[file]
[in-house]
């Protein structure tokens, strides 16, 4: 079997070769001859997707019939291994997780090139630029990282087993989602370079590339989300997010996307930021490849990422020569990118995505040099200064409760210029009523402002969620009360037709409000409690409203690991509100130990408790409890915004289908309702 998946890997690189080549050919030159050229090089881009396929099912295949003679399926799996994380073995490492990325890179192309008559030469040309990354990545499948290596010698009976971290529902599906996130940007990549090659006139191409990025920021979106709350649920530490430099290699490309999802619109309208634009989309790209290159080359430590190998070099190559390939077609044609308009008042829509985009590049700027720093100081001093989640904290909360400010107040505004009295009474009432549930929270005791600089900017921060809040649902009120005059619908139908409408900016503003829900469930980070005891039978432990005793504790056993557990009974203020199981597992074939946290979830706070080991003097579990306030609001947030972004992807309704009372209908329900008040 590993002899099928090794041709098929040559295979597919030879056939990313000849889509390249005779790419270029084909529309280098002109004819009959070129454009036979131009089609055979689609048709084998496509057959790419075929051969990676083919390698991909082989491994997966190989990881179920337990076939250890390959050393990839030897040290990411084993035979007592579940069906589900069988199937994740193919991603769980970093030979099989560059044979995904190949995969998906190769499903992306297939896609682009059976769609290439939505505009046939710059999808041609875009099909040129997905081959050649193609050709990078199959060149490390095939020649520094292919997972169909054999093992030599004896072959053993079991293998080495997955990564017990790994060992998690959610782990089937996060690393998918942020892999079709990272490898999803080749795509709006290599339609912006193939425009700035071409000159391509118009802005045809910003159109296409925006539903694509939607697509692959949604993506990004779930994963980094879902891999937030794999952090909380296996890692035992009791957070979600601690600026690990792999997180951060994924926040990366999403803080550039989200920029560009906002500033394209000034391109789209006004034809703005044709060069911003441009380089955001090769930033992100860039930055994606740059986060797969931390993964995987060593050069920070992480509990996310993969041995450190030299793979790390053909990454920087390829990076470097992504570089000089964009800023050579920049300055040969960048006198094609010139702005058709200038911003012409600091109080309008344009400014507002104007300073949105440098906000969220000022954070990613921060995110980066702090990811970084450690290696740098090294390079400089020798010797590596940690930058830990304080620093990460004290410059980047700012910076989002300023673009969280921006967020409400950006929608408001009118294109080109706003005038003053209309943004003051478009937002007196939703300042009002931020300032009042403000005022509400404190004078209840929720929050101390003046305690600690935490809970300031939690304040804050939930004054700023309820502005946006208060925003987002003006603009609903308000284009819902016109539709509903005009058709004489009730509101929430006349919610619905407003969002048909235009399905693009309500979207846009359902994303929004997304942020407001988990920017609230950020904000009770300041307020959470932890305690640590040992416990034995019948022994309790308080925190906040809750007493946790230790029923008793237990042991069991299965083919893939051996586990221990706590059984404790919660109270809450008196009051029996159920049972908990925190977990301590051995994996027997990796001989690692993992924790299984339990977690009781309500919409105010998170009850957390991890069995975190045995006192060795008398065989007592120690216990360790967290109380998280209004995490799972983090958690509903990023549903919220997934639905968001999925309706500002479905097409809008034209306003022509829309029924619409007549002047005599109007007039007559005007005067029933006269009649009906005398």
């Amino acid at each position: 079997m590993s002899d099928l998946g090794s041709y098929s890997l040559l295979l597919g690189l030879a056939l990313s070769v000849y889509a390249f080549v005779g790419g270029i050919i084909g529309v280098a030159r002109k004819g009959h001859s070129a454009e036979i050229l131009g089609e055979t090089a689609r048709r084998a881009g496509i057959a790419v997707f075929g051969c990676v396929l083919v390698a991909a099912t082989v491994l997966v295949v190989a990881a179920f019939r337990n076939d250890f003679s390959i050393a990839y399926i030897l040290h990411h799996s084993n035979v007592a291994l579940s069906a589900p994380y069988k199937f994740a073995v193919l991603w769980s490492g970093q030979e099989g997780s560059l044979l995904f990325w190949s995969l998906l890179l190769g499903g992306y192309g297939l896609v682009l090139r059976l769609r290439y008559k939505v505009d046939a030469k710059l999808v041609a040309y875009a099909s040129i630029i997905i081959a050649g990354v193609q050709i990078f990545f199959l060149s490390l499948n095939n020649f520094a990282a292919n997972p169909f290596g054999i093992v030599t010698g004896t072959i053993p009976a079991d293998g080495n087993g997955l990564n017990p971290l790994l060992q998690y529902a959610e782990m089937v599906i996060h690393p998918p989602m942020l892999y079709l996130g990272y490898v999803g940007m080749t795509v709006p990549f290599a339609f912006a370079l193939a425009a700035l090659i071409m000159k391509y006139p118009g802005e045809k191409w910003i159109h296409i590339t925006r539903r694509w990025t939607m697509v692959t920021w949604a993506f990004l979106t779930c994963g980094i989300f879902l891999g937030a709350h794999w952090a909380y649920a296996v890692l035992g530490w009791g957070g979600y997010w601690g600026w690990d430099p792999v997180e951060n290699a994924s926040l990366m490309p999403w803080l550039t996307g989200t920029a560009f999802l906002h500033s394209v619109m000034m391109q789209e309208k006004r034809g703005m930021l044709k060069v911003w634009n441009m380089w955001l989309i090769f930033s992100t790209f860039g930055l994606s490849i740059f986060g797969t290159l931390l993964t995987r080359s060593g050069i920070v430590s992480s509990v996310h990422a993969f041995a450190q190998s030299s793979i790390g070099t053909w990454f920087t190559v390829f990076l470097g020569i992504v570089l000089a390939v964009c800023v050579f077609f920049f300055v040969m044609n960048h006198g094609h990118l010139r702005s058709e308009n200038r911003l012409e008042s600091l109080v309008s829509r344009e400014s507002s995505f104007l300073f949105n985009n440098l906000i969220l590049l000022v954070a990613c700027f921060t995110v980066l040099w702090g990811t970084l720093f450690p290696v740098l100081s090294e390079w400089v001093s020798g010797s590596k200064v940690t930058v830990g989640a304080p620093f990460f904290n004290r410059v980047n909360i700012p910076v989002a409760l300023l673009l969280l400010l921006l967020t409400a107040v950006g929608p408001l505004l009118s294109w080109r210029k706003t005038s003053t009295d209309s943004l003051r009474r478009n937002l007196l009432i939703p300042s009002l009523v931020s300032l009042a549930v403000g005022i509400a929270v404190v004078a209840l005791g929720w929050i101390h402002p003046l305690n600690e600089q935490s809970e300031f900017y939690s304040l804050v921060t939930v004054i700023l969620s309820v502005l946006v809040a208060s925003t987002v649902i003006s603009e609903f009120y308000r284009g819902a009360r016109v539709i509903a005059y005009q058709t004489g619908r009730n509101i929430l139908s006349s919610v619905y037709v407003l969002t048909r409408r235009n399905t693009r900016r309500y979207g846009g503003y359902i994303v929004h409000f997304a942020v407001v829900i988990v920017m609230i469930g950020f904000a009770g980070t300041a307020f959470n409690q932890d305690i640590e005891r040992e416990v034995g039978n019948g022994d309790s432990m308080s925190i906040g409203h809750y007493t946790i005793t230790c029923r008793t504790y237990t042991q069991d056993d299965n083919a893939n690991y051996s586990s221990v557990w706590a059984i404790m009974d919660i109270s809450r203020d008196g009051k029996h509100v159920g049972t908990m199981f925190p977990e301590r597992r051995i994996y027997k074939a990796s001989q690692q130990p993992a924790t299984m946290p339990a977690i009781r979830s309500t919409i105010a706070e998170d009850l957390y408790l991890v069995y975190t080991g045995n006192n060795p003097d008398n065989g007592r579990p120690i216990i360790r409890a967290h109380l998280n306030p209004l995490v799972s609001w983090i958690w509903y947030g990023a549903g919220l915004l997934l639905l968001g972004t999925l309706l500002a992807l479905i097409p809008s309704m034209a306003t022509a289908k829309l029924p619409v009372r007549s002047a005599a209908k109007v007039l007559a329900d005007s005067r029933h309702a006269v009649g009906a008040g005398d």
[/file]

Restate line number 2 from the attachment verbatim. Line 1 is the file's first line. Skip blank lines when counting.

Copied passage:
């Protein structure tokens, strides 16, 4: 079997070769001859997707019939291994997780090139630029990282087993989602370079590339989300997010996307930021490849990422020569990118995505040099200064409760210029009523402002969620009360037709409000409690409203690991509100130990408790409890915004289908309702 998946890997690189080549050919030159050229090089881009396929099912295949003679399926799996994380073995490492990325890179192309008559030469040309990354990545499948290596010698009976971290529902599906996130940007990549090659006139191409990025920021979106709350649920530490430099290699490309999802619109309208634009989309790209290159080359430590190998070099190559390939077609044609308009008042829509985009590049700027720093100081001093989640904290909360400010107040505004009295009474009432549930929270005791600089900017921060809040649902009120005059619908139908409408900016503003829900469930980070005891039978432990005793504790056993557990009974203020199981597992074939946290979830706070080991003097579990306030609001947030972004992807309704009372209908329900008040 590993002899099928090794041709098929040559295979597919030879056939990313000849889509390249005779790419270029084909529309280098002109004819009959070129454009036979131009089609055979689609048709084998496509057959790419075929051969990676083919390698991909082989491994997966190989990881179920337990076939250890390959050393990839030897040290990411084993035979007592579940069906589900069988199937994740193919991603769980970093030979099989560059044979995904190949995969998906190769499903992306297939896609682009059976769609290439939505505009046939710059999808041609875009099909040129997905081959050649193609050709990078199959060149490390095939020649520094292919997972169909054999093992030599004896072959053993079991293998080495997955990564017990790994060992998690959610782990089937996060690393998918942020892999079709990272490898999803080749795509709006290599339609912006193939425009700035071409000159391509118009802005045809910003159109296409925006539903694509939607697509692959949604993506990004779930994963980094879902891999937030794999952090909380296996890692035992009791957070979600601690600026690990792999997180951060994924926040990366999403803080550039989200920029560009906002500033394209000034391109789209006004034809703005044709060069911003441009380089955001090769930033992100860039930055994606740059986060797969931390993964995987060593050069920070992480509990996310993969041995450190030299793979790390053909990454920087390829990076470097992504570089000089964009800023050579920049300055040969960048006198094609010139702005058709200038911003012409600091109080309008344009400014507002104007300073949105440098906000969220000022954070990613921060995110980066702090990811970084450690290696740098090294390079400089020798010797590596940690930058830990304080620093990460004290410059980047700012910076989002300023673009969280921006967020409400950006929608408001009118294109080109706003005038003053209309943004003051478009937002007196939703300042009002931020300032009042403000005022509400404190004078209840929720929050101390003046305690600690935490809970300031939690304040804050939930004054700023309820502005946006208060925003987002003006603009609903308000284009819902016109539709509903005009058709004489009730509101929430006349919610619905407003969002048909235009399905693009309500979207846009359902994303929004997304942020407001988990920017609230950020904000009770300041307020959470932890305690640590040992416990034995019948022994309790308080925190906040809750007493946790230790029923008793237990042991069991299965083919893939051996586990221990706590059984404790919660109270809450008196009051029996159920049972908990925190977990301590051995994996027997990796001989690692993992924790299984339990977690009781309500919409105010998170009850957390991890069995975190045995006192060795008398065989007592120690216990360790967290109380998280209004995490799972983090958690509903990023549903919220997934639905968001999925309706500002479905097409809008034209306003022509829309029924619409007549002047005599109007007039007559005007005067029933006269009649009906005398």